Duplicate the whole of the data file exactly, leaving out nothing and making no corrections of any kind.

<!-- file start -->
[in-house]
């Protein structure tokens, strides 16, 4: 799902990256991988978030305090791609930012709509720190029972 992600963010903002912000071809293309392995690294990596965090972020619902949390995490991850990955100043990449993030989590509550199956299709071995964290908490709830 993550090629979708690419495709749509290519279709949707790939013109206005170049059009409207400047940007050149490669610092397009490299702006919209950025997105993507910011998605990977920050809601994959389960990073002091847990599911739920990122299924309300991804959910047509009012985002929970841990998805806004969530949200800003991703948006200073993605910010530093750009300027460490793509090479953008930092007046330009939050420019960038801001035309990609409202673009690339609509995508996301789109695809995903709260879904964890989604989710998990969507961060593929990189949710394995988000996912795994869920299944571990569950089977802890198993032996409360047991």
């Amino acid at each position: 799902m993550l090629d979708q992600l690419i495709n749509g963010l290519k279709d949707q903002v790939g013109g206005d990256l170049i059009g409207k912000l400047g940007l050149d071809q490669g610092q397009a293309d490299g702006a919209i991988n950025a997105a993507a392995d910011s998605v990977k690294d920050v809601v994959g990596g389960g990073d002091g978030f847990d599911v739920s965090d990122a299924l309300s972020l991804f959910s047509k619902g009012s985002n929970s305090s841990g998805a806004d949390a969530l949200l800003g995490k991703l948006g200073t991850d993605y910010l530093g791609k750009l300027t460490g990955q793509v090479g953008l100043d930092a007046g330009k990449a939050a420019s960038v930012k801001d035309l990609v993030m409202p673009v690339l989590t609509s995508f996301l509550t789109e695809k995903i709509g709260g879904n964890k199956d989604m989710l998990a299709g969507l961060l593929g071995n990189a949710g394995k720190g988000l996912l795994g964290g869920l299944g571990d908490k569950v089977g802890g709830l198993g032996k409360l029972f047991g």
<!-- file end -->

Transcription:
[in-house]
């Protein structure tokens, strides 16, 4: 799902990256991988978030305090791609930012709509720190029972 992600963010903002912000071809293309392995690294990596965090972020619902949390995490991850990955100043990449993030989590509550199956299709071995964290908490709830 993550090629979708690419495709749509290519279709949707790939013109206005170049059009409207400047940007050149490669610092397009490299702006919209950025997105993507910011998605990977920050809601994959389960990073002091847990599911739920990122299924309300991804959910047509009012985002929970841990998805806004969530949200800003991703948006200073993605910010530093750009300027460490793509090479953008930092007046330009939050420019960038801001035309990609409202673009690339609509995508996301789109695809995903709260879904964890989604989710998990969507961060593929990189949710394995988000996912795994869920299944571990569950089977802890198993032996409360047991």
């Amino acid at each position: 799902m993550l090629d979708q992600l690419i495709n749509g963010l290519k279709d949707q903002v790939g013109g206005d990256l170049i059009g409207k912000l400047g940007l050149d071809q490669g610092q397009a293309d490299g702006a919209i991988n950025a997105a993507a392995d910011s998605v990977k690294d920050v809601v994959g990596g389960g990073d002091g978030f847990d599911v739920s965090d990122a299924l309300s972020l991804f959910s047509k619902g009012s985002n929970s305090s841990g998805a806004d949390a969530l949200l800003g995490k991703l948006g200073t991850d993605y910010l530093g791609k750009l300027t460490g990955q793509v090479g953008l100043d930092a007046g330009k990449a939050a420019s960038v930012k801001d035309l990609v993030m409202p673009v690339l989590t609509s995508f996301l509550t789109e695809k995903i709509g709260g879904n964890k199956d989604m989710l998990a299709g969507l961060l593929g071995n990189a949710g394995k720190g988000l996912l795994g964290g869920l299944g571990d908490k569950v089977g802890g709830l198993g032996k409360l029972f047991g």